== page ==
As far as lives go, mine has been quite a charmed one. I have loving and supportive parents who were able to give me the greatest gift that parents can give their children: a great education. I have a good job with people I enjoy working with. I have a close group of friends that I can always rely on. And I have all the material perks that I could ask for. It hasn’t been easy at times but rarely have I wanted something that I could not get. In other words, I have nothing to complain about.
So when I say that October 2013 was the most difficult month of my life, understand that I say that with a certain amount of perspective. Within the space of ten days, I lost a grandparent – someone I was very close with, and one of my parents was hospitalized due to a severe illness. In addition, I was also experiencing some personal difficulties during this time. These difficult events coupled with the geographic distance from my family succeeded in fragmenting the relatively sheltered life I was living.
I consider myself to be a somewhat reserved person (sometimes to a fault) and my response to these tribulations was to put on a strong face and internalize them. These were my concerns and nobody else needed to know about it. But as hard as I tried, I couldn’t shake certain thoughts from my mind and eventually they manifested themselves. Unfortunately, the one place that the effects made themselves most apparent was at work.
The more I tried to forget about my troubles and concentrate on my work, the more difficult it became to focus on any task. I found myself distracted, unmotivated and had a general couldn’t-care-less attitude about everything. What further compounded my problem was the fact that no one knew what was going on with me. People saw the quality of my work drop off and assumed it was because I had lost interest and was just generally coasting. What they didn’t realize what that I was so distracted by things going on outside of work, that I couldn’t focus on anything I was working on regardless of how hard I tried.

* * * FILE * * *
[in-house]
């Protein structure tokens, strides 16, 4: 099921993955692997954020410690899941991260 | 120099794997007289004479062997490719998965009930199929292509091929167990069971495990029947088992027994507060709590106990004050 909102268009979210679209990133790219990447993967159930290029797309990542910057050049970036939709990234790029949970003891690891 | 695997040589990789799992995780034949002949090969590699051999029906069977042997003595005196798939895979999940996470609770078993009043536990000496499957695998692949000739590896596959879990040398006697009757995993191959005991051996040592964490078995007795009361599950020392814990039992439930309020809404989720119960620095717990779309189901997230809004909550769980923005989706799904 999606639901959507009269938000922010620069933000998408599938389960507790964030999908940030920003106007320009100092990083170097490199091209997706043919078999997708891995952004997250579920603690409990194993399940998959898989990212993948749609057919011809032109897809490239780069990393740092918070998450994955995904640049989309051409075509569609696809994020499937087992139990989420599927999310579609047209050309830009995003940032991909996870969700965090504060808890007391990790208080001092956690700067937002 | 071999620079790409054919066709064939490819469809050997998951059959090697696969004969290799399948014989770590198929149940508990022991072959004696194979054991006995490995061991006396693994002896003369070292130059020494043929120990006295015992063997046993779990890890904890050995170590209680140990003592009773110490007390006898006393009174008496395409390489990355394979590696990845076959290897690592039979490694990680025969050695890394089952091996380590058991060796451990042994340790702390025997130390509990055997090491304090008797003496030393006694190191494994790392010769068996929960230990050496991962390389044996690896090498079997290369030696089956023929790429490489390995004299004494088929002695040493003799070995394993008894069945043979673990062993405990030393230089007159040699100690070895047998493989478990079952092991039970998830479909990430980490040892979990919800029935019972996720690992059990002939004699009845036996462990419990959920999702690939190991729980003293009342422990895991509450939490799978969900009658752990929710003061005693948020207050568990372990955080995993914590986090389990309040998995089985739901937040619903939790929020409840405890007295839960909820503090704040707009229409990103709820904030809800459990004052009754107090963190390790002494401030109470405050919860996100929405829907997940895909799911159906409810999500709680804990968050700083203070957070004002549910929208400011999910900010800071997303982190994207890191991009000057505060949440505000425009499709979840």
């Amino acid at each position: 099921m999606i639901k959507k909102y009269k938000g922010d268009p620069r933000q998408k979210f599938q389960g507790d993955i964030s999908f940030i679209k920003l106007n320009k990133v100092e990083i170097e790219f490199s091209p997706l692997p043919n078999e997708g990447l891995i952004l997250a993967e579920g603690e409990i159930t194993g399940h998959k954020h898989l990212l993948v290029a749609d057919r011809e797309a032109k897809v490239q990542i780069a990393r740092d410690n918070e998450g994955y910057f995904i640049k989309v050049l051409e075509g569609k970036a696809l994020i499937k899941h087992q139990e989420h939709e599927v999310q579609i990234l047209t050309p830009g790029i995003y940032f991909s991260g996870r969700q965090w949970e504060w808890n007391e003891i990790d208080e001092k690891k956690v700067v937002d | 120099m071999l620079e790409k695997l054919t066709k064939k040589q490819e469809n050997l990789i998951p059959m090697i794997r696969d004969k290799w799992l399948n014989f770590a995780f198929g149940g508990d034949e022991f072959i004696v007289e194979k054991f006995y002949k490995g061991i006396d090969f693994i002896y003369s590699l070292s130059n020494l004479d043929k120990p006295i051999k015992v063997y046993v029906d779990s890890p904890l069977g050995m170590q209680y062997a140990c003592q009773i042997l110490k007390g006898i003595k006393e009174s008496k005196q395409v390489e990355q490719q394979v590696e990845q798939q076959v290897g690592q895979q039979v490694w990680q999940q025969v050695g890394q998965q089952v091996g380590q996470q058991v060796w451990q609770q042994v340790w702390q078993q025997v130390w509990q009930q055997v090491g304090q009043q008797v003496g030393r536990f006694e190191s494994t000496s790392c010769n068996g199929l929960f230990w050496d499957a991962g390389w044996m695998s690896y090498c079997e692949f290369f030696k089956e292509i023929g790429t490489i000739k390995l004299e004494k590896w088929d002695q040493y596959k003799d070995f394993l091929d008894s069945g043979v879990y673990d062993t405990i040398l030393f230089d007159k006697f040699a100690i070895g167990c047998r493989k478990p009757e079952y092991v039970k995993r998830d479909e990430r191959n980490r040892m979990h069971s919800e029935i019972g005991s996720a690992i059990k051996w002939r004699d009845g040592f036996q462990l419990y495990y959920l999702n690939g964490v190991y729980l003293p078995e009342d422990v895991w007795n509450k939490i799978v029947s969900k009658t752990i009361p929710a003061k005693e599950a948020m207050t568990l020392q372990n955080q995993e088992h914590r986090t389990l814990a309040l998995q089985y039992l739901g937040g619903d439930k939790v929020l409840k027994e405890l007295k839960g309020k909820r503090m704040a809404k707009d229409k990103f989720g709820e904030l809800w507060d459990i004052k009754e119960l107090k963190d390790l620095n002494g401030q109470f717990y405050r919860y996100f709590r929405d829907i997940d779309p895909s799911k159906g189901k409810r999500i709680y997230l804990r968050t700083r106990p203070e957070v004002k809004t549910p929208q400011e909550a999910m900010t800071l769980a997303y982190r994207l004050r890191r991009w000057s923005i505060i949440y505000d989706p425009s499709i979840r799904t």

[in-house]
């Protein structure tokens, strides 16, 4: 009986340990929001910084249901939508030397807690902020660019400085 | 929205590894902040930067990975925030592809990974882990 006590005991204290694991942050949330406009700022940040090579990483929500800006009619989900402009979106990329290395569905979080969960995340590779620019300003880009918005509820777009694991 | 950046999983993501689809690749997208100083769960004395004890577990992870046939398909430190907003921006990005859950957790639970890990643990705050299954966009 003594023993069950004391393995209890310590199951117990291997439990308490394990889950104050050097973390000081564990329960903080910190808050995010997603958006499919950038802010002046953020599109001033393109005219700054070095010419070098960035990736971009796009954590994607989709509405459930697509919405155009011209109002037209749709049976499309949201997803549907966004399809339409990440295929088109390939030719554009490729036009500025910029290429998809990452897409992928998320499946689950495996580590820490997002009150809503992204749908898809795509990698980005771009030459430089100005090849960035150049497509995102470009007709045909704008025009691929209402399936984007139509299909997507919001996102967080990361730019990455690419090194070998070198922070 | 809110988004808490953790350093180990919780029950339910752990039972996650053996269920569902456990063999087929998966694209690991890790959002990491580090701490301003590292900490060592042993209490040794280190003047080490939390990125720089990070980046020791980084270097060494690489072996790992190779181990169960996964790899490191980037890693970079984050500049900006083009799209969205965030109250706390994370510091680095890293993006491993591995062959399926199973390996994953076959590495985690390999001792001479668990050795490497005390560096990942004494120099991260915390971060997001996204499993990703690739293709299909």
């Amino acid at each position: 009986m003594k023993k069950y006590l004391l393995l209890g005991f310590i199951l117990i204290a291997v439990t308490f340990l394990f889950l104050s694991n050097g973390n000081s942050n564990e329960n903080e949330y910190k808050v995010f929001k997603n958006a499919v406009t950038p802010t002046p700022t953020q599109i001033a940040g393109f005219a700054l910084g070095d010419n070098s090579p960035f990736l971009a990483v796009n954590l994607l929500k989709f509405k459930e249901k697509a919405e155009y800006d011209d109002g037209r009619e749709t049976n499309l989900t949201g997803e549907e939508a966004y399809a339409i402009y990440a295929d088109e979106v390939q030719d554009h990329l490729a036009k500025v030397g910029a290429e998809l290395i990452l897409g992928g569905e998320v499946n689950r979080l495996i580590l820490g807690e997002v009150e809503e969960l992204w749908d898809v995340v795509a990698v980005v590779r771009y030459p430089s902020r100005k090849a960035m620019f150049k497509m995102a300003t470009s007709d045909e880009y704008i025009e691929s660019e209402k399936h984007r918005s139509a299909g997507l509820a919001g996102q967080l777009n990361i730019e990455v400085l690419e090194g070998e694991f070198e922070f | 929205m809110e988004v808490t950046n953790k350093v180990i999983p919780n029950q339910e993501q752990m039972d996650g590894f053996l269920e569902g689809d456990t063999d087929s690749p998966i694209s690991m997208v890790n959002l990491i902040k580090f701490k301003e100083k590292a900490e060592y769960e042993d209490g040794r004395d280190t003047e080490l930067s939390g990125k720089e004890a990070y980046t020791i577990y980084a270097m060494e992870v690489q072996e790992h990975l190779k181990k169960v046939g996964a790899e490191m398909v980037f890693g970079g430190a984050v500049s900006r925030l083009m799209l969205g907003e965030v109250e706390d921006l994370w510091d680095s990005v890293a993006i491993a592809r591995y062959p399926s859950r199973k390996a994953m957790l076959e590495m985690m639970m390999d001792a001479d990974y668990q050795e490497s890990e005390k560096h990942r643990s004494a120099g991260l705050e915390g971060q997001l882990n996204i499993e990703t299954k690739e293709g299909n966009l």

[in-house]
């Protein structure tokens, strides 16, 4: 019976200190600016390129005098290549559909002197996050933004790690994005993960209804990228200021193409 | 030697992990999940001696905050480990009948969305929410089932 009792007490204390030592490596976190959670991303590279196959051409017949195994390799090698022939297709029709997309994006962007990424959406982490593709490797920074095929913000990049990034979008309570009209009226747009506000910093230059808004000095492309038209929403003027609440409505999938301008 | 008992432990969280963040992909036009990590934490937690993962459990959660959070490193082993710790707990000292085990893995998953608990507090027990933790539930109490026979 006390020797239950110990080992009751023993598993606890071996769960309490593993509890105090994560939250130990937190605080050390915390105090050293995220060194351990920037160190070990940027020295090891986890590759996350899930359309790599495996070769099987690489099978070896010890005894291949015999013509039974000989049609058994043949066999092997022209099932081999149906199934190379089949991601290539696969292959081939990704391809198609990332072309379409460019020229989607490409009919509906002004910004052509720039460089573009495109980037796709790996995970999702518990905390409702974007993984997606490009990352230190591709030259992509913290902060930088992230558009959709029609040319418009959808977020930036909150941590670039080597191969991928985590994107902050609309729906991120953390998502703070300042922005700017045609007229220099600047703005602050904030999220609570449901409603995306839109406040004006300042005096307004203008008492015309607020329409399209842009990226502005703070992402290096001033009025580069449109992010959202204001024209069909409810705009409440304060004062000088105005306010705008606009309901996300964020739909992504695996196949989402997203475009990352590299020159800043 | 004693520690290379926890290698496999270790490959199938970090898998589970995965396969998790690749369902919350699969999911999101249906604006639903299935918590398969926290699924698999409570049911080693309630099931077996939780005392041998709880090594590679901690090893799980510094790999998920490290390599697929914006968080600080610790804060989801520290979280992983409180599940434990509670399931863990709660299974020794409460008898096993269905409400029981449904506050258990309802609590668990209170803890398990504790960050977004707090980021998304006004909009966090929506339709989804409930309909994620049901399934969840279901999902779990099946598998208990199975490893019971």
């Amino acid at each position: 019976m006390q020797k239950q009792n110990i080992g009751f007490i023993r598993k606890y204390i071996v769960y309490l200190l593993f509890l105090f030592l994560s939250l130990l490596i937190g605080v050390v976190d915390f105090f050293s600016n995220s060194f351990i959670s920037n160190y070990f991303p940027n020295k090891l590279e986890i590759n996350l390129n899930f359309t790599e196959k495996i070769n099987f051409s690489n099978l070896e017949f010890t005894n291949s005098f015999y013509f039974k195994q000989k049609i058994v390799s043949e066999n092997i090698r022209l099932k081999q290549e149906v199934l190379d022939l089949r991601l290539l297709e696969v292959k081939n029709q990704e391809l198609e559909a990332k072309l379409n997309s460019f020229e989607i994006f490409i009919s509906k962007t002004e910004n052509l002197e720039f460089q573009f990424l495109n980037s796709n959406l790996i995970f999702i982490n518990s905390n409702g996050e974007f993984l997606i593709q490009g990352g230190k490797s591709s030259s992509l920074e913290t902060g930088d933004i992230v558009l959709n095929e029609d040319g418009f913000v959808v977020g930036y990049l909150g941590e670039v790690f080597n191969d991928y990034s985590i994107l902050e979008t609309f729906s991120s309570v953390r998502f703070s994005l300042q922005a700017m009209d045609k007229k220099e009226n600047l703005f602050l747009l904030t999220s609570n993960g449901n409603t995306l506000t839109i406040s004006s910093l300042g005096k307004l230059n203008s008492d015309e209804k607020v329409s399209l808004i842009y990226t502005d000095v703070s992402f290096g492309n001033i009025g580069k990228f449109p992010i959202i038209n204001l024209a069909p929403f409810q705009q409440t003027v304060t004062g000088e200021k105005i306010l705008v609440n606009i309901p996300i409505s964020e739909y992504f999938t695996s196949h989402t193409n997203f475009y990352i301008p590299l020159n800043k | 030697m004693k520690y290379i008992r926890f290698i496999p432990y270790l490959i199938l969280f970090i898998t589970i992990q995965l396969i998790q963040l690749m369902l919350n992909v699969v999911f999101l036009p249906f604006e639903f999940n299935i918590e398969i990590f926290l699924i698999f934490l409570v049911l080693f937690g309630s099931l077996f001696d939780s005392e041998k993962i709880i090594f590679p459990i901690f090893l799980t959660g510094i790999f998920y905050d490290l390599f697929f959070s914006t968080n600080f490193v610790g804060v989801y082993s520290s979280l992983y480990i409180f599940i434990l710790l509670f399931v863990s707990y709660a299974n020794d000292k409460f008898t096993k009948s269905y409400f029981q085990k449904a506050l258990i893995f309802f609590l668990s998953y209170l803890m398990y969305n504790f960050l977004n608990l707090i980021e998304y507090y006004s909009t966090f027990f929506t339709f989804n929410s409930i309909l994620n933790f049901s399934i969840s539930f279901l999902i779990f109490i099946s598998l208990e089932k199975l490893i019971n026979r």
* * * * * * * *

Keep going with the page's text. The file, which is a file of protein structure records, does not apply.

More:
Today, a few months, a vacation, and one very happy family occasion later, I have been able to distance myself from that time and think about it objectively. What I realized, is that I should have handled things very differently at work. One of the greatest skills and assets that we can develop as young professionals is the ability to clearly communicate with our co-workers; to let them know how we are doing, what we are working on and when we need help. For some people (eg. myself) this open and clear communication is not something that comes easily, it’s something that we need to work on and develop constantly. In certain cases, especially when working in closely bonded teams, this communication is absolutely essential and lack thereof can severely impede the functioning of the entire department. In my case, internalizing my troubles and trying to deal with them on my own while pretending nothing was wrong was a mistake. In hindsight I should have spoken to someone. I should have asked for help.
As young professionals, life can be overwhelming. That being said, always remember that you can seek help either from those you work with and/or those you are close to. All too often, others have gone through the same difficulties that we are experiencing and usually they are more than willing to provide invaluable professional insight to help you move forward and manage your crisis better. Additionally, having this communication and building these connections with coworkers will greatly help the relationship and the functioning of your team as a whole.